The idea was actually born in the in the ice-strewn reaches of the Great Lakes during the late 19th century when the car ferry ‘St. Ignace’ was built with bow propellers to enable it to move more effectively through ice-covered waters.  With the advent of modern podded propulsion units, or azimuthing thrusters, ships have now been developed to operate effectively both in a bow-first configuration in open waters, as well as in a stern-first “icebreaking” mode.

Mastera icebreaking neste

MT Mastera, image courtesy NESTE OIL, click for larger image

Concept and Background

- by Lloyd’s Register’s Robert Hindley and Robert Tustin:

Bow propellers have been installed on ships operating in ice since the 1880s with the following practical effects observed:

  • Encourages the ice to break ahead of the ship’s bow
  • Ability of propeller to further break-up ice into smaller pieces
  • Washing of ice pieces away from the ship’s hull
  • Improved maneuverability of the ship in the ice
  • Assistance for freeing of the ship in trapped conditions

The practical effects of bow propellers in ice can also be achieved with podded propulsion units, or azimuthing thrusters which, when located at the stern, can be rotated to pull the ship ‘stern first with the additional benefits of directional thrust for maneuvering in ice and flushing of ridges.

mastera neste oil ice

Notice the transom clears iceline, a stern-facing pilothouse, the laterally located stacks, and the fine stern entry on MT Mastera. Image courtesy NESTE OIL, click for larger image

ice interaction ship stern first podded propulsion icebreaking

Ice interaction when operating stern first, courtesy Robert Hindley and Robert Tustin, Lloyd's Register

Ice interaction with propeller and hull operating stern first 

Beneficial effects of stern first operation from propeller and hull ice interactions are shown above and described below:

  • Ice sheet bending and breaking – the water flow into the pulling propeller causes a pressure drop under the ice sheet ahead of the stern; which reduces buoyant up thrust on the ice sheet and promotes ice breaking by bending.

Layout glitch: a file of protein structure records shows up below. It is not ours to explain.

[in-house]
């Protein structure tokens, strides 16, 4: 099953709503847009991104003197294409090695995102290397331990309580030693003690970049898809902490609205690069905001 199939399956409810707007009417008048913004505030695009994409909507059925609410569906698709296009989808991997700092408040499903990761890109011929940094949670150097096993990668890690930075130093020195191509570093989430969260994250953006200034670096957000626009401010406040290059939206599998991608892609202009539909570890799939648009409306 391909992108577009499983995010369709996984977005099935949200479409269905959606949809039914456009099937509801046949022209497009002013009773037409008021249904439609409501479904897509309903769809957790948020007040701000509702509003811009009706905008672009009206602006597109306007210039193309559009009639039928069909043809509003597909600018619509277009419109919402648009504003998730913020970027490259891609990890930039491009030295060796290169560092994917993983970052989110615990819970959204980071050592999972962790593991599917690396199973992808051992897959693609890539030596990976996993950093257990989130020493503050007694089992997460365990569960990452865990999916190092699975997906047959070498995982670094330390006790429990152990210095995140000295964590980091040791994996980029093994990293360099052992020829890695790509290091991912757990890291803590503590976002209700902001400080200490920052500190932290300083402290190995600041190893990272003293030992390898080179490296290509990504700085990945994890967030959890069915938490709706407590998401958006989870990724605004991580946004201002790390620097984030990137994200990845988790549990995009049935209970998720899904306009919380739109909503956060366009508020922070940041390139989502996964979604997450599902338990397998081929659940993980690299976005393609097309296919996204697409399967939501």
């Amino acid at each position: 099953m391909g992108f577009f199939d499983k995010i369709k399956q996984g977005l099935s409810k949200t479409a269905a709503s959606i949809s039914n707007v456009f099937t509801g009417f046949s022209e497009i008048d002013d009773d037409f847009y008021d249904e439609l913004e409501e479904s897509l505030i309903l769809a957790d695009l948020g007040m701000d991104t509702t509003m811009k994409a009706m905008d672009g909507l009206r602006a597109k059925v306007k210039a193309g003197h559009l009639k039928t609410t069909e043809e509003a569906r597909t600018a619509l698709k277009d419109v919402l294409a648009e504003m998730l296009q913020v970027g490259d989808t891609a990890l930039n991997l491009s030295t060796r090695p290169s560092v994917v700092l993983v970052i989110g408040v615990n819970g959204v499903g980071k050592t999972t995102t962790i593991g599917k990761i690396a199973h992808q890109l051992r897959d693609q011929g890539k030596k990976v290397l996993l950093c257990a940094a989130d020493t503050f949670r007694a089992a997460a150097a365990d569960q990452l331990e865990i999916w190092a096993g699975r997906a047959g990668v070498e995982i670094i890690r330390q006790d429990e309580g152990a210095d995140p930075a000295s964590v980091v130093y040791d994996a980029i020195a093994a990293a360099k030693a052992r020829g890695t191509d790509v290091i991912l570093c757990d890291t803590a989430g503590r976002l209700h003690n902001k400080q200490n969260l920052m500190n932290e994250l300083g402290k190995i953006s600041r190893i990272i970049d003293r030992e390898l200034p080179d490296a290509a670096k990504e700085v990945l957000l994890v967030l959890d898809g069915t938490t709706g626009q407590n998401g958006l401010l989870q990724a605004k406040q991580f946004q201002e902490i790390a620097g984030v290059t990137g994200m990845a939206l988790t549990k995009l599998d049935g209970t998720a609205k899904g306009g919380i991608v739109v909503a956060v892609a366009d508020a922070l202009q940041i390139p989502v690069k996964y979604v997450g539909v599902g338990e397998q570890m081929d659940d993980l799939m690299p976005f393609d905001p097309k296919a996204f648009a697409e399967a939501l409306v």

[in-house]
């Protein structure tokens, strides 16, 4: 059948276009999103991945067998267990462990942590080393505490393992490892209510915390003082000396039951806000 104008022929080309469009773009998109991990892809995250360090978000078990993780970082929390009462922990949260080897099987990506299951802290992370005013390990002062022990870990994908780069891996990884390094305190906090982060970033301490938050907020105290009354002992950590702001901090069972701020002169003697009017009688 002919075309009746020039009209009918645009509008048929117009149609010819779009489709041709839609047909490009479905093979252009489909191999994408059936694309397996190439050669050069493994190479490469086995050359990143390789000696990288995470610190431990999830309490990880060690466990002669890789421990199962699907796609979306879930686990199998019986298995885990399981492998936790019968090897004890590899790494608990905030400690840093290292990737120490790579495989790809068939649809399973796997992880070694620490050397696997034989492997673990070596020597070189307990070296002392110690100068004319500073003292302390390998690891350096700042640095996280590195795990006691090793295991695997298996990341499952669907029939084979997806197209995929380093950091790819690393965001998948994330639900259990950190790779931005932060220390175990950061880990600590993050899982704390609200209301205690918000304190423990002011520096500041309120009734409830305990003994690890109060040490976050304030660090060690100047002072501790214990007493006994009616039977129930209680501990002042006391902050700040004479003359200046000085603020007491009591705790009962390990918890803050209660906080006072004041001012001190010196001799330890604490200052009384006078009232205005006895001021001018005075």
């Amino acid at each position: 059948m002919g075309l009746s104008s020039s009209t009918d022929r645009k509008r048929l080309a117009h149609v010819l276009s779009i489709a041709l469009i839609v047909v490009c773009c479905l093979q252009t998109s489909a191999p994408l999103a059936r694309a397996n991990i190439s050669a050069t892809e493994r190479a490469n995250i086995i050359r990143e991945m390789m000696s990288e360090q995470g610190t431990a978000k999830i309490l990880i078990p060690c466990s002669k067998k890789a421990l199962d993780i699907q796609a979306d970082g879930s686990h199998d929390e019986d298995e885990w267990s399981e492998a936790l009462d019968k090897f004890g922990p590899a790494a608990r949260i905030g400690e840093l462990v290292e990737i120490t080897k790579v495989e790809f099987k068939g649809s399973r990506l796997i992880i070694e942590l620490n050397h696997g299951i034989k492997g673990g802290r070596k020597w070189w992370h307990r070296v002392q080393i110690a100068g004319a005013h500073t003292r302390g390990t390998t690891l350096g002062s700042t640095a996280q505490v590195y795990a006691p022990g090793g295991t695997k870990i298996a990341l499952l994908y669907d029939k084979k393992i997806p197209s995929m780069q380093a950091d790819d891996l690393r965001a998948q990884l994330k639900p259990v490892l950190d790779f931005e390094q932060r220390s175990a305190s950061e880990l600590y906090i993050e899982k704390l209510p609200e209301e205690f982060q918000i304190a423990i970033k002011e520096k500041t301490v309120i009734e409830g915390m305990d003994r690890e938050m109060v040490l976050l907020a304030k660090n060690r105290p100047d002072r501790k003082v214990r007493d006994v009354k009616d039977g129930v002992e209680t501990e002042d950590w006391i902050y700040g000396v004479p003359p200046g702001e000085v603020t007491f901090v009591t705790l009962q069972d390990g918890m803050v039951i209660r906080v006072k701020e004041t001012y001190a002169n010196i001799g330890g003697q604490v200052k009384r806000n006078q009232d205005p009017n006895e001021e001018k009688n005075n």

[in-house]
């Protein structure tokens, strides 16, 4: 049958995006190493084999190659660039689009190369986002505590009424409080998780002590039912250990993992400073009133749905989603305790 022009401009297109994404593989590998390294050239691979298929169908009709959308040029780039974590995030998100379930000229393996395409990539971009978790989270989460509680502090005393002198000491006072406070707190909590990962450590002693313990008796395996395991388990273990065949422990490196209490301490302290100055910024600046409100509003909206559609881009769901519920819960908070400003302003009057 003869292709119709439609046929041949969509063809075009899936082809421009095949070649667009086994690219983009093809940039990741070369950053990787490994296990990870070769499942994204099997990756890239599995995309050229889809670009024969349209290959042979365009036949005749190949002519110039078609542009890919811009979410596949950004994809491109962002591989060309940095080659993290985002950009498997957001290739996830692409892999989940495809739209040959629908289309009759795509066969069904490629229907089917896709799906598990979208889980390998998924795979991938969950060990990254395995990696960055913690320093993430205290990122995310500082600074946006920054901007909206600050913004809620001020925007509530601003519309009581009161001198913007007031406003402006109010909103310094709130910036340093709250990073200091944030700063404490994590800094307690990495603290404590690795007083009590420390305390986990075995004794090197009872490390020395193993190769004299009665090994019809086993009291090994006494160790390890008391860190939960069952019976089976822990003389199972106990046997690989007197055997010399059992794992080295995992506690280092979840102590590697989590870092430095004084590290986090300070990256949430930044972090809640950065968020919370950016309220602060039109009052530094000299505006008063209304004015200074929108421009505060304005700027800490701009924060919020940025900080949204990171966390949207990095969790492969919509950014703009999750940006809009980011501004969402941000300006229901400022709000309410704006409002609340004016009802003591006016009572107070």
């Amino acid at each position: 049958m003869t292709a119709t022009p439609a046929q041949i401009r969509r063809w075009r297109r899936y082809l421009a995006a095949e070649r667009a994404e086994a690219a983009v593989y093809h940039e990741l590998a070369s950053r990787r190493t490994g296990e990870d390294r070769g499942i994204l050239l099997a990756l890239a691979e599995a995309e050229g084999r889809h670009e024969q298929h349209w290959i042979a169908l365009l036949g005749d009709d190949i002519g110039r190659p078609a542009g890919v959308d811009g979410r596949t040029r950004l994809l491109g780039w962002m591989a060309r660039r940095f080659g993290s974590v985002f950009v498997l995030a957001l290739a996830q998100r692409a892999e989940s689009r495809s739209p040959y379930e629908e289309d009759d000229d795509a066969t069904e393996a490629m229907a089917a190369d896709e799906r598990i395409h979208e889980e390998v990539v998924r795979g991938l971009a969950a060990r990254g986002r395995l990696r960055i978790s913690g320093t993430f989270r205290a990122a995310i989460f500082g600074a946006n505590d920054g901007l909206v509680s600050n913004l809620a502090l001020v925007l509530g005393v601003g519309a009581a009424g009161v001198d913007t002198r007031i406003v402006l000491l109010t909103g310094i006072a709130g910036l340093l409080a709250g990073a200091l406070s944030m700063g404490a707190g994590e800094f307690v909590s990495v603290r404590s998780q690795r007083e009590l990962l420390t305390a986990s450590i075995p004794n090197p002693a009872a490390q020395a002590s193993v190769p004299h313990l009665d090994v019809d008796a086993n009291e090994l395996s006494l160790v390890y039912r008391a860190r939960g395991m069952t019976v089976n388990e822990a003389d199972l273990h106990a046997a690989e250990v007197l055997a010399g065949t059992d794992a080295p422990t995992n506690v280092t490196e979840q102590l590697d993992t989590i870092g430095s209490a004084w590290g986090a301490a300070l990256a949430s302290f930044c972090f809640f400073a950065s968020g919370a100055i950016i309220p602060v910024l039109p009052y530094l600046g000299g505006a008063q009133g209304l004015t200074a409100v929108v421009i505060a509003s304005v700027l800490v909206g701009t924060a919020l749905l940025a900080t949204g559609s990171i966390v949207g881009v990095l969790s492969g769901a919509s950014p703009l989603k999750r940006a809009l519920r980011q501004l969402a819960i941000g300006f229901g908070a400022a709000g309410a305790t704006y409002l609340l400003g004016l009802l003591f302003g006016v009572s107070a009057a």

• Flushing of ice ridges – by azimuthing the pod adjacent to the keel of an ice ridge the variable flow of water promotes the erosion, or flushing, of the ice ridge keel.
  • Lower frictional resistance in ice – with the propeller pulling, the water flow from the propeller washes along the length of the hull. The water flow reduces the friction between the hull and the ice by lubrication.

You may wonder, so does this present a curious rules of the road situation while at night?

Not to worry, “Stern First Ice Class Ships” will have mast head, side, and stern lights for both bow first and stern first operations.

mt mastera ice

Image courtesy NESTE OIL

Lloyd’s Register announced today that the first dedicated set of rules for stern-first ice-class ships has just been published, answering the demand for technical support as industry continues to explore the potential of polar transportation routes and the new energy reserves in the far north.

“These practical rules are answering a growing demand in the market and include the use of standard operational scenarios to provide designers with a basis for prescriptive rule applications that have been validated with designers and operators of these specialist ships,” said Robert Tustin, Lloyd’s Register’s Technical Manager for New Construction in Asia.

Lloyd’s Register has had a long involvement in the development of this class of ships. Mastera and Tempera – two 106,000 dwt “double-acting” tankers owned by Neste — were built to its class in 2002 and 2003 at Sumitomo’s yard in Japan. The ships were deployed to the Baltic, where they often operate stern first in heavy ice conditions, independent from icebreakers.

Other tankers, such as Sovcomflot’s Mikhael Ulyanov and Kiril Lavrov, were designed and built for operating stern first in ice in the Arctic. These ships, dual classed by Lloyd’s Register and the Russian Maritime Register of Shipping, were designed to eventually shuttle crude from the Prirazlomnoye platform in the Pechora Sea to a floating storage and offloading unit moored off Murmansk.

The development of Lloyd’s Register’s new rules were supported and validated by leading ice-class tanker designers, key regulators and operators.

The interpretation of regulatory and other rule requirements — and validation of strength levels for the hull and propulsion units — were confirmed by a review of the current fleet of double-acting ships, ensuring that practical experience supported the rules’ development.

They offer the following key interpretations:

§         The ship is considered as a bow-first and stern-first vessel for application of ice-class rule requirements for hull and machinery
§         It is also considered as a stern-first ship for the application of navigation-related rules and regulations
§         In other cases, the rule applies to bow-first ships only

The rules also include a framework for alternative-load scenarios when unusual operations are envisaged, as well as interpretations of international regulations and classification rules based upon industry precedents, said Tustin.

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